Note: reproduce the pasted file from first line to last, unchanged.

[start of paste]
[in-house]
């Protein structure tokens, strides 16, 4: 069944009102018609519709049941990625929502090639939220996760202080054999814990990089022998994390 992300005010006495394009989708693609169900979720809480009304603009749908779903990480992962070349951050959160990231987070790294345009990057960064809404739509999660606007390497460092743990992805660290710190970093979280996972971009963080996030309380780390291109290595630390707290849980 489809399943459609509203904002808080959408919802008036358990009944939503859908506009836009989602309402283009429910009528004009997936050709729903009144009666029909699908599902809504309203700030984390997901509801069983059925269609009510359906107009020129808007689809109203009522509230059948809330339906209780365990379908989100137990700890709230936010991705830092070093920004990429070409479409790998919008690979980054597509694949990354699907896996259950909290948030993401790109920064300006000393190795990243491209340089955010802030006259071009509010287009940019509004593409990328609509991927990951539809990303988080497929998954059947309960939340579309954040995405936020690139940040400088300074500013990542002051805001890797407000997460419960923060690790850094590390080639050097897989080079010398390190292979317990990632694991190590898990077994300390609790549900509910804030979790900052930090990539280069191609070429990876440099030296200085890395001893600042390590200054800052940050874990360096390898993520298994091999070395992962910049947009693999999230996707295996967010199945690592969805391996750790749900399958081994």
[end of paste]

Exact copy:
[in-house]
């Protein structure tokens, strides 16, 4: 069944009102018609519709049941990625929502090639939220996760202080054999814990990089022998994390 992300005010006495394009989708693609169900979720809480009304603009749908779903990480992962070349951050959160990231987070790294345009990057960064809404739509999660606007390497460092743990992805660290710190970093979280996972971009963080996030309380780390291109290595630390707290849980 489809399943459609509203904002808080959408919802008036358990009944939503859908506009836009989602309402283009429910009528004009997936050709729903009144009666029909699908599902809504309203700030984390997901509801069983059925269609009510359906107009020129808007689809109203009522509230059948809330339906209780365990379908989100137990700890709230936010991705830092070093920004990429070409479409790998919008690979980054597509694949990354699907896996259950909290948030993401790109920064300006000393190795990243491209340089955010802030006259071009509010287009940019509004593409990328609509991927990951539809990303988080497929998954059947309960939340579309954040995405936020690139940040400088300074500013990542002051805001890797407000997460419960923060690790850094590390080639050097897989080079010398390190292979317990990632694991190590898990077994300390609790549900509910804030979790900052930090990539280069191609070429990876440099030296200085890395001893600042390590200054800052940050874990360096390898993520298994091999070395992962910049947009693999999230996707295996967010199945690592969805391996750790749900399958081994």